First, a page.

Man Raking Leaves signed and dated 'Keith Vaughan/49' (lower right) watercolour, gouache and ink 35.5 x 27.5 cm. (14 x 10 3/4 in.)
PROVENANCE: With Tib Lane Gallery, Manchester Dr R.L. Holmes Thence by descent
Man Raking Leaves relates closely to the cover design which Vaughan produced for Leader magazine's 19 November 1949 edition. Elements of the two paintings are almost identical; a mother leading her young son to a warmly lit and inviting cottage on an autumnal evening, and a figure or figures tending a heap of fallen leaves in the foreground. Painted in the aftermath of war they display an optimism and romanticism that were understandably lacking in his earlier works. Britain was emerging from one its most draining conflicts in history and Vaughan's vision at this time reflected the relief and hope which came with the end of hostilities.
During the late 1940s Vaughan, along with John Minton, was teaching illustration and composition at Camberwell School of Art. Man Raking Leaves has a strong illustrative quality, one which was not new to the artist. In 1944 he had written his Notes on the Art of Illustration for Penguin New Writing after which he continued to produce work for both covers and book-designs with the support of John Lehmann, an independent publisher.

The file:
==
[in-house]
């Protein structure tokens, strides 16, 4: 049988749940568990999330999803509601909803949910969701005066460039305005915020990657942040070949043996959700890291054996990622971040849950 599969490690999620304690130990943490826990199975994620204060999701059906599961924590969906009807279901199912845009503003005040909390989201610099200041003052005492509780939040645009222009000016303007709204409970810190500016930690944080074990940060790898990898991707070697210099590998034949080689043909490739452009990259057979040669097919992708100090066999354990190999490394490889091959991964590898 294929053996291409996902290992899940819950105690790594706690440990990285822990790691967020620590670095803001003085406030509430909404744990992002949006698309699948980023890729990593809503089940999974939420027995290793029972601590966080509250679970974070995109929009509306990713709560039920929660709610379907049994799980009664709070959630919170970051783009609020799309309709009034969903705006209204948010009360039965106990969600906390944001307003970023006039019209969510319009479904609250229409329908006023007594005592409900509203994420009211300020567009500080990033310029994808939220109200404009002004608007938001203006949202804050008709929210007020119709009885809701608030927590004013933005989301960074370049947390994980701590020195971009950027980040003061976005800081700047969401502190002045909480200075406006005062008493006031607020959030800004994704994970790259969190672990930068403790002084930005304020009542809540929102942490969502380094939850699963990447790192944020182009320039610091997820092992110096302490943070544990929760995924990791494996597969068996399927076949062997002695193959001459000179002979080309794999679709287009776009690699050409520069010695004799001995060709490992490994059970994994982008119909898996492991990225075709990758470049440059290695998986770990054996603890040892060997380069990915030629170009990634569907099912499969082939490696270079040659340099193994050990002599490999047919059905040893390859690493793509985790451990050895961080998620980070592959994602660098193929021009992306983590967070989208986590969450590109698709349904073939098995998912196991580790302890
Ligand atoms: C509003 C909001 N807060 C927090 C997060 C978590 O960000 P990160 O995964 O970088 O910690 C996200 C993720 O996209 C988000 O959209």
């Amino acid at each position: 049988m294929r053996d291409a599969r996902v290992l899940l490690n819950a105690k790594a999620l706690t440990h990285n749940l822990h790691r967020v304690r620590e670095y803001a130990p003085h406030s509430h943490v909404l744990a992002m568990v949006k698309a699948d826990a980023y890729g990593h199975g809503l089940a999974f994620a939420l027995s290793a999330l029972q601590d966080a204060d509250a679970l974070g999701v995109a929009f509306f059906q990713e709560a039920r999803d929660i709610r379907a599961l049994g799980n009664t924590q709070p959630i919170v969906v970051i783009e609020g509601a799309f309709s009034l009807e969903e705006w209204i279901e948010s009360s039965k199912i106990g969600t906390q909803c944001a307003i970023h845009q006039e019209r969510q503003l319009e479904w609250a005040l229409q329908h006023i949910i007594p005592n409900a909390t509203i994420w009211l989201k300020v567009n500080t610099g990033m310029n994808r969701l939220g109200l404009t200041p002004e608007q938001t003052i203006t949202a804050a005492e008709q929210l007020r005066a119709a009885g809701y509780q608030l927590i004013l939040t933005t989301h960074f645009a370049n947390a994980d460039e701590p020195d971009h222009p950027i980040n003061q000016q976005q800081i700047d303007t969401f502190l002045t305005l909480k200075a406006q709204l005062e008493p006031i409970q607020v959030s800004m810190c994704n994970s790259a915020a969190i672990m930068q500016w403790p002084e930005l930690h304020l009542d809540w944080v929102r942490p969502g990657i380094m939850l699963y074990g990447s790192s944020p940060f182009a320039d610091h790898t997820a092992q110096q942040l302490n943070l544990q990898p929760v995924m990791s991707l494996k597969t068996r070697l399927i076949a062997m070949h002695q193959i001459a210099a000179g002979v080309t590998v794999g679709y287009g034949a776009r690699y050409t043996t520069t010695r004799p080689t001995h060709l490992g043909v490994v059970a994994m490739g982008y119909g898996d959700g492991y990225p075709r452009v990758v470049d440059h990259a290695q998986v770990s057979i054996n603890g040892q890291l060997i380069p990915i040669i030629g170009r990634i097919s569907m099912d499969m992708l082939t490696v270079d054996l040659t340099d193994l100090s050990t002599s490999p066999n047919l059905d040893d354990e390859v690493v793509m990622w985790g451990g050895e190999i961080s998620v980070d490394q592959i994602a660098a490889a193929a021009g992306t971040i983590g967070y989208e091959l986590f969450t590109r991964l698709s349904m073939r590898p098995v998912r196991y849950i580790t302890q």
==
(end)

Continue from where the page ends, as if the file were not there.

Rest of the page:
As with his bonfire painting for the cover of Leader magazine, the figures in the present lot are probably not specific individuals in a particular place as the artist had more pressing concerns. Vaughan's comments on his cover image could equally apply to Man Raking Leaves, 'My object is to convey the autumn atmosphere. To achieve this, what the men are actually doing doesn't matter so much; every detail in the painting is only important in relation to every other detail. I try to create a unity, and not an edition of separate forms' (Malcolm York, Keith Vaughan, his life and work, Constable, London, 1990, p.119).